# Can complex envelope be writen in the form of quadrature components when it has symmetric spectrum?

I am reading a chapter on VCO noise in "Design of CMOS phase-locked loops from circuit level to architecture level by Behzad Razavi";I am confused when the upconverted noise is writen as $$N_I\cos\omega t - N_Q\sin\omega t$$, which means the baseband noise(complex envelope of the upconverted noise) have a form of $$N_I+jN_Q$$; I have this confusion because I think the complex envelope has symmetric spectrum which implies it is real signal so Nq should be 0; please help me understand this, thanks!

## 1 Answer

The noise is actually never upconverted, it was already there in the bandpass channel. The textbook is simply modeling the noise as a quadrature signal.

To recap:

• The transmitted passband signal is usually assumed to be noise-free.
• The passband signal is real, and it occupies frequencies from $$-W_2$$ to $$-W_1$$ and from $$W_1$$ to $$W_2$$.
• The receiver adds noise to the signal, usually in the first few stages of the analog front-end. This noise is passband: it occupies the same spectrum as the received signal.
• The passband noise goes through the quadrature receiver and its complex envelope is calculated. In the process, the spectrum from $$-W_2$$ to $$-W_1$$ is discarded, and the spectrum from $$W_1$$ to $$W_2$$ is shifted to baseband.
• As a result, the spectrum of the complex envelope of the noise is not symmetric.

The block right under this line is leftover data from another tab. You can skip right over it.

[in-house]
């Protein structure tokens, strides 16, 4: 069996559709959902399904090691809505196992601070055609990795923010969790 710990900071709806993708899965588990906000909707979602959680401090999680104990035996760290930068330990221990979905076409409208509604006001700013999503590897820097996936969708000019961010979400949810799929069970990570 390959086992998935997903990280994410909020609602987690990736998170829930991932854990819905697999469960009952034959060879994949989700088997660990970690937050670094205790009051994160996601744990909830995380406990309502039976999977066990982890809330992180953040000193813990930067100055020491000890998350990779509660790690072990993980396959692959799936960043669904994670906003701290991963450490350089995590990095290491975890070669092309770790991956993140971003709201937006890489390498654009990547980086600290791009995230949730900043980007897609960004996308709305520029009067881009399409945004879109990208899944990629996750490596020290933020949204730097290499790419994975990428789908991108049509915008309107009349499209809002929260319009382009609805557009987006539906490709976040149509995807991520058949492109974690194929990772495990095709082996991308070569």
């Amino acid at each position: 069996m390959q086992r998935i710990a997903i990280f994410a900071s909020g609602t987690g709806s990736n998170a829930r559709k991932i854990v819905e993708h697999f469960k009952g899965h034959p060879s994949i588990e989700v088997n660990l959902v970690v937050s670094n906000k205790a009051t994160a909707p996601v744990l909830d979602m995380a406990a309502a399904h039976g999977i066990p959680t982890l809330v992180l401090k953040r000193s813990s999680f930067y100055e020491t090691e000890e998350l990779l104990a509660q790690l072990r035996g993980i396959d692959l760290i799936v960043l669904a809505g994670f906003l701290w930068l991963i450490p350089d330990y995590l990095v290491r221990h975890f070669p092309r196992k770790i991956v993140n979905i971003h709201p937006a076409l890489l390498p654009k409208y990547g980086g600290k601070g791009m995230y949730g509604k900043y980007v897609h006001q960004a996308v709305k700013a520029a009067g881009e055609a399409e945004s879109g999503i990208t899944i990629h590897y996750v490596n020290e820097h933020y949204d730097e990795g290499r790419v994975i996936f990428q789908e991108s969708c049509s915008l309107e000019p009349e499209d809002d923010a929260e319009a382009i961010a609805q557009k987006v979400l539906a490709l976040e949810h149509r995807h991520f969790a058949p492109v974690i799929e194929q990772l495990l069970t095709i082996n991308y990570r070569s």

• In conclusion, we can think of the passband noise as a quadrature signal.

Here's an illustration:

• Thanks for answering, I still have question: why baseband one can be writen as a complex number: ni+nq*j,even it has a symmetric spectrum(implies it is real signal) – Ziyuan Ning Apr 26 at 23:15
• The complex envelope of baseband noise is real; you are quite correct about that. What the text you're reading is doing, however, is bringing passband noise back to baseband, using a quadrature receiver. Then, each of the I and Q branches of the receiver will see different noise. The noise in the I branch is the real part of its complex envelope, and the noise in the Q branch is the complex part. – MBaz Apr 26 at 23:26
• I don't understand the confict between "complex envelope has complex part" and "The complex envelope of baseband noise is real" – Ziyuan Ning Apr 26 at 23:35
• Let me try a different approach. Consider a receiver that consists of a bandpass filter with center frequency $f_c$ and bandwidth $W$, followed by a quadrature receiver. The input is white Gaussian noise $n(t)$. Can you calculate the receiver's output? It is $n_I(t)$ in the I branch and $n_Q(t)$ in the Q branch; this can be written as a complex envelope $n_I(t)+jn_Q(t)$. $n_I(t)$ and $n_Q(t)$ are the result of filtering and downconverting the white noise at the input. – MBaz Apr 27 at 1:23
• Yet another approach, this time from the transmitter. You generate two different baseband Gaussian random noise signals, $n_I(t)$ and $n_Q(t)$, each with bandwidth $B = W/2$. You upconvert them using a quadrature transmitter to a center frequency $f_c$; the bandpass noise will have bandwidht $W$. The important point is: This bandpass noise is statistically indistinguishable from the noise after the receiver's BPF (assuming equal variance, zero mean, etc). – MBaz Apr 27 at 1:28